7. Gnarls Barkley - St. Elsewhere
The most relevant album of the year, and certainly the pop album that will identify 2006. But it didn't have much staying power with me. When I get my fill of candy, I usually don't want much more. But anything that makes Cee-Lo Green a superstar is worthy of inclusion.
6. The Roots - Game Theory
Still at the top of their game, and still pumping out criminally underrated music. Game Theory is the kind of focused effort that makes you wonder why it took them so long to figure out that 15-minute spoken-word soliloquies don't play so well with general audiences. I listen to Game Theory and wonder what could have been, had Things Fall Apart or Phrenology been this tight.
5. Calexico - Garden Ruin
Another great, straight-ahead rock album. This one, however, comes from a band that had previously been more interested in evoking Mexican mariachi music than rocking out. That stuff is okay and all, but I'm glad they toned down the expansive multicultural thing this time around. Garden Ruin is deep, mature, and rich... still clearly grounded in the Southwest, but without the ersatz bandito stuff. It's an extension of what they accomplished with Iron & Wine last year on the excellent In The Reins EP.
4. The Hold Steady - Boys And Girls In America
Between this album and Sam's Town, accusing bands of ripping off Springsteen has become the new vogue in music criticism. It used to be "this guy thinks he's the new Dylan, but he's so not." Now it's The Boss. Please. Since when is it a crime to follow in a tradition? Bar rock is simple and derivative in its nature, but that simplicity is what makes it so much fun. Besides, they get extra brownie points for being the first NYC band to buck the Joy Division/Interpol/Franz Ferdinand trend in indie pop. And you know what? Good for them.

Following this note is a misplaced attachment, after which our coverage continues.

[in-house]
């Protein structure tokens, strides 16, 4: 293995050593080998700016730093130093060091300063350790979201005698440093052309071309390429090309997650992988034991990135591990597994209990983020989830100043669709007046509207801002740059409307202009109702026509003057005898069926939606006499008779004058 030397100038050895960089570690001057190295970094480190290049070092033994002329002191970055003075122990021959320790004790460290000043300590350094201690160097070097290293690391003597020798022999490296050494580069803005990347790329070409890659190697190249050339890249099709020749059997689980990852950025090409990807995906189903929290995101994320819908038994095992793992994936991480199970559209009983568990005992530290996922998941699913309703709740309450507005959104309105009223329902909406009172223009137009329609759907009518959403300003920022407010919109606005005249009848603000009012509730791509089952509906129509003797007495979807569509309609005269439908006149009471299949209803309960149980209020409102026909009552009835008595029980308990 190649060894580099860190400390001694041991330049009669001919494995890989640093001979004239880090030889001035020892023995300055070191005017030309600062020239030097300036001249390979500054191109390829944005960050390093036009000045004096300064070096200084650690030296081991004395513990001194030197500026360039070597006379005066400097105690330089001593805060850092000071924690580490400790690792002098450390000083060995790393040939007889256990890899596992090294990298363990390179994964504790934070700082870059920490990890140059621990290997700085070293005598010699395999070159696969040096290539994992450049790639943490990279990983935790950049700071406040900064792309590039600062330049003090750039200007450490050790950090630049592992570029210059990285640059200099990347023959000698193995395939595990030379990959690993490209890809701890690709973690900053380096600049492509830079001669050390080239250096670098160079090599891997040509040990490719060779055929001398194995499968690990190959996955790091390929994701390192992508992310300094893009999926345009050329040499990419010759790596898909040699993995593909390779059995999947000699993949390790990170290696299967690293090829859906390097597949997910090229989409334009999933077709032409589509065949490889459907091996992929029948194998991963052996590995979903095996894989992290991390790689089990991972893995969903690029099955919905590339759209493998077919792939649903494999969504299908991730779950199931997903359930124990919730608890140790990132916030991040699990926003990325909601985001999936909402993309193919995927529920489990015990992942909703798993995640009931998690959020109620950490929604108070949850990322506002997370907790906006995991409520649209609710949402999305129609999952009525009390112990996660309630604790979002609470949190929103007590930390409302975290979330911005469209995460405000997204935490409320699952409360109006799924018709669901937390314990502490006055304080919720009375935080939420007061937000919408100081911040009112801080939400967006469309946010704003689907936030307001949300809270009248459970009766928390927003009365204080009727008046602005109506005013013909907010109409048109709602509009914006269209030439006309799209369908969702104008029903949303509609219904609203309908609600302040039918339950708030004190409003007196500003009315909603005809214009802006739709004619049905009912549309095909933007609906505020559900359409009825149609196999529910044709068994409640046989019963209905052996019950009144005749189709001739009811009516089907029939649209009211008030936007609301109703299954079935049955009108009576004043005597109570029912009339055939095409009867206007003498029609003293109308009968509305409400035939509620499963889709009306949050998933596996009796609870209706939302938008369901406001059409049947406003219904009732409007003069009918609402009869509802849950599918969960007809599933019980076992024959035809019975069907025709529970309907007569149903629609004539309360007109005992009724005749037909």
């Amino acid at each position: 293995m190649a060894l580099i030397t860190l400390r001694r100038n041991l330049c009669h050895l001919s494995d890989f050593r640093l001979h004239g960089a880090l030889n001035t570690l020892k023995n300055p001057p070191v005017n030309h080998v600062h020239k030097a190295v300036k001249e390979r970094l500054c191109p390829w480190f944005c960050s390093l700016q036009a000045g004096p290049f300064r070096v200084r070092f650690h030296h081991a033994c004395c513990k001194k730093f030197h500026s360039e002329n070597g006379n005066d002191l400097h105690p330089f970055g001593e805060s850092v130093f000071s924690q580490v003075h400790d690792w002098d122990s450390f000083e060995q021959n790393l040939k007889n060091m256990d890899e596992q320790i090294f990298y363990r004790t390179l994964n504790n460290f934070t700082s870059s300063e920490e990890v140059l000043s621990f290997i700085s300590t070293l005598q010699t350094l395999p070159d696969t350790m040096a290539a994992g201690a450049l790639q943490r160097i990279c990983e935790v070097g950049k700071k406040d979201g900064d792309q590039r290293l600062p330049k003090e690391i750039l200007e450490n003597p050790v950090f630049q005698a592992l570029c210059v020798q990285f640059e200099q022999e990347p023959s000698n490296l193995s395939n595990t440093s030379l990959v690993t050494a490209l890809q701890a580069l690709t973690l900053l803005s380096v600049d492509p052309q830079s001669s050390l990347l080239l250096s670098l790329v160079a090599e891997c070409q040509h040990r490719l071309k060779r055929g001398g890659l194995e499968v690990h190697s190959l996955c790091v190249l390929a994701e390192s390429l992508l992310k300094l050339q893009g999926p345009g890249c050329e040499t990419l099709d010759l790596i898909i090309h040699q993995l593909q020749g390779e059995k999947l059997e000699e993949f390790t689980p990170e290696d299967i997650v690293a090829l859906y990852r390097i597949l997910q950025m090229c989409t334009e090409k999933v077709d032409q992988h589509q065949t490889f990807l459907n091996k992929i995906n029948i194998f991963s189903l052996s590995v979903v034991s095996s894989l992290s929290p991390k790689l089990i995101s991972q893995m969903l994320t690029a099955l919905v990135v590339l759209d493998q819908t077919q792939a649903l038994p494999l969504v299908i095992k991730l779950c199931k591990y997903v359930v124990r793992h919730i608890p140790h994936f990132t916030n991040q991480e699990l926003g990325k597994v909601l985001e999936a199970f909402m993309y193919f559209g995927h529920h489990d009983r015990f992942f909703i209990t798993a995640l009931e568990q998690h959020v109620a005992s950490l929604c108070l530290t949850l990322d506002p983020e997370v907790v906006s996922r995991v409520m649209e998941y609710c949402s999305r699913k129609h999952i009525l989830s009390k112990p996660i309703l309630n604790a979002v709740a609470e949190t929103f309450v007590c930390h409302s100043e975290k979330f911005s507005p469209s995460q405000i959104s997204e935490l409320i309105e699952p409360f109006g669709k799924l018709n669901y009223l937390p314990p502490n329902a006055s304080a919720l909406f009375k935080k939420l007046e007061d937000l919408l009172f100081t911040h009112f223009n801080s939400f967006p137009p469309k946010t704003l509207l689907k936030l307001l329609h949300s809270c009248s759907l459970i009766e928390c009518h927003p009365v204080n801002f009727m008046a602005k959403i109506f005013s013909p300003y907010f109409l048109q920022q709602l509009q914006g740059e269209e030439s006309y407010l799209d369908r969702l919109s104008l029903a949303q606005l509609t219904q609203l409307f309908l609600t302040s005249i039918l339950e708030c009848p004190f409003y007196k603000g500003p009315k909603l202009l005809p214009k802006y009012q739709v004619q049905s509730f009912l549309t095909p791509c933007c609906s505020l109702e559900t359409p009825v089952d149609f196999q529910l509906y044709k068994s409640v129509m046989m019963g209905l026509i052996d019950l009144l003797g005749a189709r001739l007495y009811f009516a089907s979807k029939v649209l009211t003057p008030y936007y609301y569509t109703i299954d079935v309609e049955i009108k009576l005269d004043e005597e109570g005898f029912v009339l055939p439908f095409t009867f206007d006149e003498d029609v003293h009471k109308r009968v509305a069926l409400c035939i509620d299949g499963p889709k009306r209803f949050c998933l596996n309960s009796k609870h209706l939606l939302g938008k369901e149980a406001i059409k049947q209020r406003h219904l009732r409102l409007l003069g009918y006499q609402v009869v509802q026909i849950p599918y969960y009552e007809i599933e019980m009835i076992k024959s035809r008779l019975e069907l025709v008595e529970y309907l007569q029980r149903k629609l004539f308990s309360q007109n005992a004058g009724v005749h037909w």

3. TV On The Radio - Return To Cookie Mountain
TVOTR are as relevant and important as it gets. The only valid comparison Cookie Mountain inspires in my mind is to Radiohead. That's how big they are. Tunde Adebimpe is a major vocal talent, and their sound is one of a kind. Ultimately, though, I think they have better songs in them. I eagerly await those songs, because they'll fucking blow everyone away.
2. Belle & Sebastian - The Life Pursuit
I only recently stopped listening to it on a regular basis; it came out in February. It's absolutely brilliant stuff. If something this good had come from an unknown band, one that hadn't released If You're Feeling Sinister and didn't have the "they're so different now" stigma attached to them, The Life Pursuit would have been a runaway success. Instead, it carries the extra baggage of having to accept B&S for what it is... which I could give a shit about. I, for one, welcome our new chamber-twee overlords.
1. The Decemberists - The Crane Wife
I cannot, and have not, shut up about how much I love this album. The songs are simple, but simple in a "making it look easy" kind of way. I'm not hedging with this one... this is both my favorite and the best.